The Online Voice of the Bicycle Alliance of Washington

Tuesday, March 29, 2011

Membership Matters: Fix A Flat, Grow The Alliance

Today's guest blog post was submitted by Bicycle Alliance board member Joe Platzner of Bellevue. Read more about Joe here.

As with any advocacy organization, there is power in numbers.  A diverse growing membership helps as we advocate for bicyclists and a bike-friendly Washington.  Most likely, if you are reading this, you are already a member.  If so, thanks again; your membership gives us leverage.  If you are not yet a member, consider signing up.  For the price of a tire or a handful of trips to your favorite coffee shop, you can add your voice to the Alliance.

As a new member of the team, I’m hoping to help out with a growth plan.  I suspect you will see a bit of activity and focus here as we create and implement this plan. 

To get the ball rolling, here is one idea, and we need your help to make it work.

Has this ever happened to you? 

  • You are riding along and see a cyclist stopped on the side of the road.  Perhaps the bike is upside down.  (Why is it that roadside repairs for the uninitiated often involve upside down bikes?)  Perhaps the rider has a sheepish “what now?” look.  Perhaps there is even a gaggle of riders engaged in what appears to be a corporate team building experience centered on a surprisingly quiet bike. You offer help and get an enthusiastic acceptance.  You fix a flat, boot a tire with a bar wrapper, or pull out a multi-tool, and soon they are on their way.   They are thankful. 

  • People at your kid’s bus stop know you as “The Mom Who Rides All The Time,” and they ask you to teach their kid to ride.  You work your magic in a few trips to the park, and their kid wobbles off for the first time filled with pride and excitement.  Ice cream and pictures may even be involved.  They are thankful.

  • A casual riding buddy adopts your garage as his favorite bike shop.   It is convenient and affordable!  You teach him the mysteries of handlebar tape wrapping.  They are thankful.

  • A neighbor stops by with a kid’s bike they picked up at a garage sale.  You chip in some parts and teach the kid basic maintenance as you fix it up.  They are thankful.

  • You pass your daughter’s outgrown bike to the next kid in line. But first, you take off the pink streamers and find a Spongebob bell.  Oh, and here’s a helmet you might want too.  They are thankful. 

  • You talk a friend through his first century.  They are amazed to learn they should probably eat and drink on all-day rides.  “Chamois cream” may even be dropped into the conversation.  They are thankful.

I’m sure you see the pattern here.  We like to help people with their bikes, and we would do it without reward or payback.  Sure tasty beverages are often involved in these transactions, but clearly the door is open with people happy to return the favor.  When that door is open, ask them to consider joining the Bicycle Alliance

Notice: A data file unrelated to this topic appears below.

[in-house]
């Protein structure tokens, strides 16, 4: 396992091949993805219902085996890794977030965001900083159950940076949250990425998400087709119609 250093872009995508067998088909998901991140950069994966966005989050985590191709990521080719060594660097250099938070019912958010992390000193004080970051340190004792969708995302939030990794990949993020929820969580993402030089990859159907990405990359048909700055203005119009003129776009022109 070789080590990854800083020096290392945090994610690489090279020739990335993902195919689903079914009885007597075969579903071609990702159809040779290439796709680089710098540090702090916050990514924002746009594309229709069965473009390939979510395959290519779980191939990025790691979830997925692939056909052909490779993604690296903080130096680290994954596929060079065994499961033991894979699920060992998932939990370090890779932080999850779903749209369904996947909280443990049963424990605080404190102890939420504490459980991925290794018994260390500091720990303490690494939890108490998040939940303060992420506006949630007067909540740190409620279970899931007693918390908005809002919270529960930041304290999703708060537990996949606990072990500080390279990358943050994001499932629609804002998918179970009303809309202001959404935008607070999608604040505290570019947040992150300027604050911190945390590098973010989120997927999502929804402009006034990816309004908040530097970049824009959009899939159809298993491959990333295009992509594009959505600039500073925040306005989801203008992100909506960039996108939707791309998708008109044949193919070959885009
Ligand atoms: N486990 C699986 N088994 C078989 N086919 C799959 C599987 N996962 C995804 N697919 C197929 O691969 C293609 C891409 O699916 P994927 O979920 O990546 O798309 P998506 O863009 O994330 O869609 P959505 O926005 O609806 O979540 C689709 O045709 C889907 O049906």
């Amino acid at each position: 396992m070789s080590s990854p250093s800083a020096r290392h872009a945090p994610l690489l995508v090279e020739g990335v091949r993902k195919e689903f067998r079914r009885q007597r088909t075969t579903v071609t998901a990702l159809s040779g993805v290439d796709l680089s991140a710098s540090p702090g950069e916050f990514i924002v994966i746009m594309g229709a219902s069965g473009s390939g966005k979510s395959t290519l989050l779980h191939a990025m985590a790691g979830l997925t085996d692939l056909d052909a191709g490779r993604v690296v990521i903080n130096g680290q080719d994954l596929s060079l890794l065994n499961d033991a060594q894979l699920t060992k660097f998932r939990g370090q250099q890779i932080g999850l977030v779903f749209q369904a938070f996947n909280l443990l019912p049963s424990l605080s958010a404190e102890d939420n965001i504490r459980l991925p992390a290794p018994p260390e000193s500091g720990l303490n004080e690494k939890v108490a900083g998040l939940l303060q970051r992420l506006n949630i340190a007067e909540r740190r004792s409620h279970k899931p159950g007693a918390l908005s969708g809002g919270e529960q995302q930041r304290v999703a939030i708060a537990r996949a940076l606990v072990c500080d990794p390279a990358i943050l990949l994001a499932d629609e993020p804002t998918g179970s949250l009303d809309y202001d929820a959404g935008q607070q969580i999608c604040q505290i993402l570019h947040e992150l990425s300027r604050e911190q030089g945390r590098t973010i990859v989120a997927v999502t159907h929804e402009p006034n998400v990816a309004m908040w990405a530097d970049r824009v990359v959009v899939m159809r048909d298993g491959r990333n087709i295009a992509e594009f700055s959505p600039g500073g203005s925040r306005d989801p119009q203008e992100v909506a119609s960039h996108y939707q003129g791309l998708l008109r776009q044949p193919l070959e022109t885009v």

Don’t hesitate to ask.  I’m new to this too, and I don’t like to be pushy, but if I fix a flat from now on, someone is going to learn about the Bicycle Alliance of Washington.

Want some help getting started? E-mail this page to a few of the people you helped recently.

It’s that time of year; bike shops are busy, and people need new bar tape.  Help them out and help us out. 


  1. And if you're a Bicycle Alliance member, please give us your input by taking our survey:

    Deadline is April 1.

  2. Too right - I absolutely love cycling and am all for spreading the word of two wheels- the benefits are all so evident; great for your health, cuts down traffic on the roads and lowers Co2 levels.

    Plus the fact that it's now seen as trendy, there really is no reason why we can't convert more people.

    Saying that, hopefully you're not dressed in your all-in-one lycra number when you go to fix that puncture for somebody in need at the curbside... lol!

  3. Not a BAW member yet, but soon...
    Helping other cyclists or pedestrians or even motorists from a bike is natural. You're out in the open, can slow or stop easily, make eye contact and offer assistance. I've offered to make a call for a motorist with a disabled vehicle. I ask stopped cyclists if they have everything they need to get going again. On my commute home a couple of months ago, I encountered a lady with a 'new bike' from the local discount store, stopped by the side of the walk and looking at the pedals. Turns out one of her pedals had loosened and fallen off - bad 'build' at the store. Unfortunately, it was a cheap pedal. It had no allen socket, and I didn't have a pedal wrench. I tried to hand thread the pedal back on, but it had marred the crank threads while it was coming loose. We got it secure enough with my mini-pliers that she might be able to ride the short distance home to make better repairs. After that, I put my lightweight pedal wrench in my pannier. Never know when I might encounter another loose pedal.